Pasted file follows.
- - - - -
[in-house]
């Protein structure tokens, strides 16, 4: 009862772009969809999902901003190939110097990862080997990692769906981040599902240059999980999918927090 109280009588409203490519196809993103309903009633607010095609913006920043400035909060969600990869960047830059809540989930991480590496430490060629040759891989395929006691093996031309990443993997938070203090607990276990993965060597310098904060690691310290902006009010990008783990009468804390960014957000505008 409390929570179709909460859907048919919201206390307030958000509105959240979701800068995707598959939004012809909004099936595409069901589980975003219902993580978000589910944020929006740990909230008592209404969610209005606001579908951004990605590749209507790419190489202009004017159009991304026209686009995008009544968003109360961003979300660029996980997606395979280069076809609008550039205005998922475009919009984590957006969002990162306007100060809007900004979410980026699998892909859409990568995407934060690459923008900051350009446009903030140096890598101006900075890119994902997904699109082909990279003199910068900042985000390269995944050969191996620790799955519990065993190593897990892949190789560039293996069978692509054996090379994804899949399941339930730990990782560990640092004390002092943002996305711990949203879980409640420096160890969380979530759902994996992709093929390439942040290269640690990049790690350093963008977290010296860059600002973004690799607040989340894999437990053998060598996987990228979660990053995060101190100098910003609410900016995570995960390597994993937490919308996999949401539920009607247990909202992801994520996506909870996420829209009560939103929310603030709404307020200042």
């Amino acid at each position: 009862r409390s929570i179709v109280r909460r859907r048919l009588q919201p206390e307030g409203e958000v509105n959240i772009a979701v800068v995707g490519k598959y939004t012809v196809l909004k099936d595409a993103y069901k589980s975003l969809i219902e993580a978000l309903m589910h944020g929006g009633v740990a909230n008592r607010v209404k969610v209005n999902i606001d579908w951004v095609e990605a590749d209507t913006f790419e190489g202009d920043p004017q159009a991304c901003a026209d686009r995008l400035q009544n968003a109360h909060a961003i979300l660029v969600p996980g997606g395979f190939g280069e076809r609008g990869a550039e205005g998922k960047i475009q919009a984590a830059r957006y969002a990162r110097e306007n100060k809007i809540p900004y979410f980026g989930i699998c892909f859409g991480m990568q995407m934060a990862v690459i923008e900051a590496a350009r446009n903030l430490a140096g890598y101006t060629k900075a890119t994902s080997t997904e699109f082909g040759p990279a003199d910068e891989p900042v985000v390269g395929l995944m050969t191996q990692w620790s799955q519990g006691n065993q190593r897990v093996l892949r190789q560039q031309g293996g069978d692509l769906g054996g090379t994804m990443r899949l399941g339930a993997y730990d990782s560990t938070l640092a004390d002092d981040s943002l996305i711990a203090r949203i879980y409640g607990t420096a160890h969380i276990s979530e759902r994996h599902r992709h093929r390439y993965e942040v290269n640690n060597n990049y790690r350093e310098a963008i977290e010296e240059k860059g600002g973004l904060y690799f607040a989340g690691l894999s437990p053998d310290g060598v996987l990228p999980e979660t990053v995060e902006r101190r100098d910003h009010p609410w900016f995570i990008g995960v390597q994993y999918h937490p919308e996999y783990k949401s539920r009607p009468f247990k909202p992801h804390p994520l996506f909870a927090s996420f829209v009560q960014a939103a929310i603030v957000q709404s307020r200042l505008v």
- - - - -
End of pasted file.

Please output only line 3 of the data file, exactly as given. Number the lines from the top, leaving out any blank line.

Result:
């Amino acid at each position: 009862r409390s929570i179709v109280r909460r859907r048919l009588q919201p206390e307030g409203e958000v509105n959240i772009a979701v800068v995707g490519k598959y939004t012809v196809l909004k099936d595409a993103y069901k589980s975003l969809i219902e993580a978000l309903m589910h944020g929006g009633v740990a909230n008592r607010v209404k969610v209005n999902i606001d579908w951004v095609e990605a590749d209507t913006f790419e190489g202009d920043p004017q159009a991304c901003a026209d686009r995008l400035q009544n968003a109360h909060a961003i979300l660029v969600p996980g997606g395979f190939g280069e076809r609008g990869a550039e205005g998922k960047i475009q919009a984590a830059r957006y969002a990162r110097e306007n100060k809007i809540p900004y979410f980026g989930i699998c892909f859409g991480m990568q995407m934060a990862v690459i923008e900051a590496a350009r446009n903030l430490a140096g890598y101006t060629k900075a890119t994902s080997t997904e699109f082909g040759p990279a003199d910068e891989p900042v985000v390269g395929l995944m050969t191996q990692w620790s799955q519990g006691n065993q190593r897990v093996l892949r190789q560039q031309g293996g069978d692509l769906g054996g090379t994804m990443r899949l399941g339930a993997y730990d990782s560990t938070l640092a004390d002092d981040s943002l996305i711990a203090r949203i879980y409640g607990t420096a160890h969380i276990s979530e759902r994996h599902r992709h093929r390439y993965e942040v290269n640690n060597n990049y790690r350093e310098a963008i977290e010296e240059k860059g600002g973004l904060y690799f607040a989340g690691l894999s437990p053998d310290g060598v996987l990228p999980e979660t990053v995060e902006r101190r100098d910003h009010p609410w900016f995570i990008g995960v390597q994993y999918h937490p919308e996999y783990k949401s539920r009607p009468f247990k909202p992801h804390p994520l996506f909870a927090s996420f829209v009560q960014a939103a929310i603030v957000q709404s307020r200042l505008v």